Having decided that I'd better be a bit more structured this week, I've planned out a (supposed) week's worth of work.
I've mapped out what we're doing when - including all the National Curriculum subjects plus French. I haven't planned the individual lessons very much. For English and Maths we'll be working through the Collins home-study books. Music will be singing and violin practice, with some theory. DT and Art and Craft will be whatever arty/cooking/making thing we feel like that day etc.
Science, I need to come up with an investigation to do.
Geography and History also need some kind of mini project each. I might do a play-park comparison for Geog and a project about the childhood of our grandparents (that's you, mum and dad!) for History. TBC.
It's all very well me knowing what we're going to do but I've got to have a way to convey the idea of a time-schedule to the children. So... I've made a series of cards, showing the time-slots throughout the day. On each one I've put a detachable piece of paper showing what will be happening in that slot. I'll be interested to see how we get on trying to stick to our timetable. I'm envisaging the girls seeing the 'slots' all laid out on the table and noticing how we work through the tasks. They may even be able to look forward to some tasks, whilst knowing that others are only temporary. It might help us to have cut-off points and boundaries, although quite why I'd need them in homeschooling, I'm not sure*. Part of the point was flexibility. Anyway. We'll try the more rigid approach to this week and observe what we achieve.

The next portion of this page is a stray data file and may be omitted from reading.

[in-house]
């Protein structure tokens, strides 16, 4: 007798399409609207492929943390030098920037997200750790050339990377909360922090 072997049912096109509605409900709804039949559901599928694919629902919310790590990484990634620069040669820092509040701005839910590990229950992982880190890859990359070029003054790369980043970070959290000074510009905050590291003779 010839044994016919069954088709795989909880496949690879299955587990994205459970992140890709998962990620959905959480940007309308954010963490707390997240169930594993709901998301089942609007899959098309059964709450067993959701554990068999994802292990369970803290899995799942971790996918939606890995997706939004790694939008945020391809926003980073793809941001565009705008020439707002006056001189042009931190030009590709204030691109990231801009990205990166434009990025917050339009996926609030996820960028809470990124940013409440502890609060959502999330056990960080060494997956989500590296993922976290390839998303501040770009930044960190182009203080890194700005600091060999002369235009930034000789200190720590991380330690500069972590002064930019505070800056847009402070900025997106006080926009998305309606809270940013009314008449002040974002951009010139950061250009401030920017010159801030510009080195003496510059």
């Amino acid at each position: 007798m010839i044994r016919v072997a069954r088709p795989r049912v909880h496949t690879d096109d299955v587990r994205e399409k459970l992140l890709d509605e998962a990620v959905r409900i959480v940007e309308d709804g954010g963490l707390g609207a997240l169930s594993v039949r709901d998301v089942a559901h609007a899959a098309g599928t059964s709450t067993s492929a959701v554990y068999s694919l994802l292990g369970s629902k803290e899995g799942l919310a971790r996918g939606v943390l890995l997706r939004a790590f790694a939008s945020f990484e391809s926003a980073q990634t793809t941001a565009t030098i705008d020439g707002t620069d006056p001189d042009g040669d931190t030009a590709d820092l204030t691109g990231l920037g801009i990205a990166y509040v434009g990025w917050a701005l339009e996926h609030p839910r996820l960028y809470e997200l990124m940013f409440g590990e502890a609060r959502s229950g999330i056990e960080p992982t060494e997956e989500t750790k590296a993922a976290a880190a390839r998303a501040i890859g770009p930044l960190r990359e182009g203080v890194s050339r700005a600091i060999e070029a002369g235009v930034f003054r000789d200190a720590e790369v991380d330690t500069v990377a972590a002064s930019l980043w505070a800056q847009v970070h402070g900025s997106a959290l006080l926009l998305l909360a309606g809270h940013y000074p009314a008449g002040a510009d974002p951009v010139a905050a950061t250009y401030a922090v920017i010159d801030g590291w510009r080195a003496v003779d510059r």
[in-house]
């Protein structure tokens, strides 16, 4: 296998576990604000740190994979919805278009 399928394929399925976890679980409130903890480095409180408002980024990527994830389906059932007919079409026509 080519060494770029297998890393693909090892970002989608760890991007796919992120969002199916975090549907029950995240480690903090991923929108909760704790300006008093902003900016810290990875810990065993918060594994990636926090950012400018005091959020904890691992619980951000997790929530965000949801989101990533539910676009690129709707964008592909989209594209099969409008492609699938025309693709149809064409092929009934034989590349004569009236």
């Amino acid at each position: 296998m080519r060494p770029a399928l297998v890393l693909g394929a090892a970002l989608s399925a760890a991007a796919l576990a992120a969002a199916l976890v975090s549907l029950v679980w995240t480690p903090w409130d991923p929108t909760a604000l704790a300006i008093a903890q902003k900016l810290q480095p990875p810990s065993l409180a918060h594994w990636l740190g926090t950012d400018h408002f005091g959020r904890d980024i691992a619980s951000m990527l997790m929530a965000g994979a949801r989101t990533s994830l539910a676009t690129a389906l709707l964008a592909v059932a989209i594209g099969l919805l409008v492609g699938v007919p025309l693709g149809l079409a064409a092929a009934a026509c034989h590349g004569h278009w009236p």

*It's with the aim of feeling a sense of achievement.
Already, invitations to socialise are mounting up. These are being accepted, I might add, since I definitely want my children to have plenty of chance to socialise with other children.
To that end, we already have three 'bookings' including a day at Beamish, so our actual work time is eroded. Then again, the benefits of the experiences that the children will be having as they socialise/visit Beamish cannot be underestimated.
This being holiday time is going to skew our results somewhat - in term time, I won't have such social distractions from our timetable as the others will be at school too. I'm certainly not going to ban socialising in the name of our homeschool experiment - it IS Francesca's holiday time afterall, especially if she ends up returning to school in September.
So, a second week commences, on a slightly different tack. I suspect that we'll find the timetable too rigid and that the happy medium will involve being fairly ad hoc around a range of pre-planned activities, carefully noting how much is done over each week and adjusting the balance of activities for the following week accordingly.
Some kind of check-list is probably needed - perhaps a spreadsheet of objectives that I can check we're meeting. These would probably be based on the National Curriculum, although homeschooled children don't have to follow the NC.
For these three weeks, we could legitimately not to Geog and Hist, planning to cover those later in the year. On the other hand, those are some areas I feel least confident about teaching, so maybe it would be wise to have a trial run.
OK, to bed. Francesca is expecting me to wake her at 6 again, for a walk. Zzzzzzz.